On first glance…what the hell are the Braves thinking? Hanson is a 25 year-old starting pitcher, who’s still under team control for four more years. Though coming off his worst season yet (4.48 ERA, 1.45 WHIP and his lowest SO/BB ratio of his career), the now former Atlanta starter owns some sterling numbers of a 3.61 ERA, 1.25 WHIP, 8.4 SO/9, and a 110 ERA+ over his three and a half Major League seasons.

In return? Jordan Walden, a relief pitching strikeout machine with palpable flaws. Once christened the opening day closer for Mike Scioscia’s squad, Walden soon feel out of grace with the team, posting a brutal April ERA of 8.31. However, after being quickly demoted in favor of Scott Downs and Ernesto Frieri, the young fireballer settled down, posting a 2.46 ERA with 42 punchouts in 34 innings. Walden still allows too many hits (though mostly line drives, not homers), he’s pumping pure gas up there and simply over-powering hitters. There’s no doubt that he’d be one of the any team’s better relievers if he looked more like the guy from May to September rather than the the Byung Hyung Kim lookalike he was in April.

However, the bottom line is that Walden is a hard-throwing reliever and Hanson is a potential #2 starter. By the very principle of value, trading a reliever for such a high-ceiling starter makes no sense. On the surface, it looks like Frank Wren is spending a little too much “extracurricular time” with Atlanta hawks forward Josh Smith.

So to make sense of this, we deferred to Braves fan and friend of the blog The King. According to my man who I talked to on the phone today, Hanson, who was not so secretly terrible in 2012, but also was noticeably terrible in his last few starts of 2011…and then was out the rest of the year with injury. In his last five 2011 games, he allowed 24 earned runs, 36 hits and 8 homers in 26 innings (though he still struck out 33!). Hanson was later diagnosed with a slight tear in rotator cuff, and quite frankly, hasn’t looked the same since then. There’s a sense amongst Braves fan that perhaps Tommy has been irreparably changed by the operation, and even though he’s been able to strike out batters with pure speed, the control that once existed is no longer there. The shine, it would seem, has definitely worn off a bit from when Hanson was the organization’s number one prospect.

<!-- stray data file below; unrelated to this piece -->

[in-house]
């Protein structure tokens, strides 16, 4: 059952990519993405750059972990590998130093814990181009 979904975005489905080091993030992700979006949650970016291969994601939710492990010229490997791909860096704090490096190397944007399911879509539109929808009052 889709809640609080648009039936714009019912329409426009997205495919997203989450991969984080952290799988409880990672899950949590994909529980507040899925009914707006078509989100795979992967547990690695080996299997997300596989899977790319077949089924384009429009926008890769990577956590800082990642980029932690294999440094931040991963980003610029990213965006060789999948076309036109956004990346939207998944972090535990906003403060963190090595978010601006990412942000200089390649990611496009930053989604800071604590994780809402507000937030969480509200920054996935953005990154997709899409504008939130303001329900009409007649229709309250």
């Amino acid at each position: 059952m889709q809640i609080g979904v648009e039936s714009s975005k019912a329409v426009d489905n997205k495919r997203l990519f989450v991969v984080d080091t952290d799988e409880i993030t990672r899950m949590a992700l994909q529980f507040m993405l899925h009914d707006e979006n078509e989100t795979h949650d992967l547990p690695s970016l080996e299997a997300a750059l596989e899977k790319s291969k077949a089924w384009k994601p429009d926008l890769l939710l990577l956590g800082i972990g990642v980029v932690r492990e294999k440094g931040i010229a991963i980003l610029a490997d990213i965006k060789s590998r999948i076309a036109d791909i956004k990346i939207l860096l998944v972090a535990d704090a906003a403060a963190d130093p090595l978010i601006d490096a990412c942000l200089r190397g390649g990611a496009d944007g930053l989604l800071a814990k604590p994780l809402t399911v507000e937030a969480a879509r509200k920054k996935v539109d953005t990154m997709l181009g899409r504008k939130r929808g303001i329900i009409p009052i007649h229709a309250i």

Going back to Walden, it doesn’t speak well of the trade that the Braves already have several extremely effective relievers in the historically dominant Craig Kimbrel, as well as Jonny Venters and Eric O’Flaherty. Adding another high-powered reliever seems like an unnecessary personnel move, but then again, Atlanta is also looking at a 2013 starting rotation that’s now going to feature several young pitchers, including possibly Julio Teheran, Randall Delgado and Mike Minor. Going deep into games isn’t going to be a preseason forte of the Braves’ starters, so having yet another potentially destructive reliever is a good idea.

Finally, the Braves were, as is well documented, trading from a source of strength. Just today, they traded away Hanson and non-tendered Jair Jurjjens, and yet, Atlanta is still six-deep in the starting rotation, seven if you include a midseason return for the dominant Brandon Beachy from Tommy John surgery.

For the Angels, this is a moderate-risk, high reward trade. The downside is that they might have just traded a you… Read more...

Instant Trade Analysis: Dan Haren to the Chicago Cubs

(Editor’s note: This trade was consummated last night….for about two hours. The Cubs pulled out of the deal late, and as a result, Haren was still an Angel…for another hour. 

The deadline for Anaheim GM Jerry DiPoto to exercise a $15.5 million dollar option for Haren’s 2013 season was 9pm PT, and thus the mad rush to try and trade him. However, after such a poor 2012 and a very expensive price tag, DiPoto declined and thus, the right-handed pitcher is now a free agent and could leave the Halos for nothing. Even for as badly as Anaheim wanted to trade him, ironically Haren becomes one of the biggest free agents on the 2012 winter market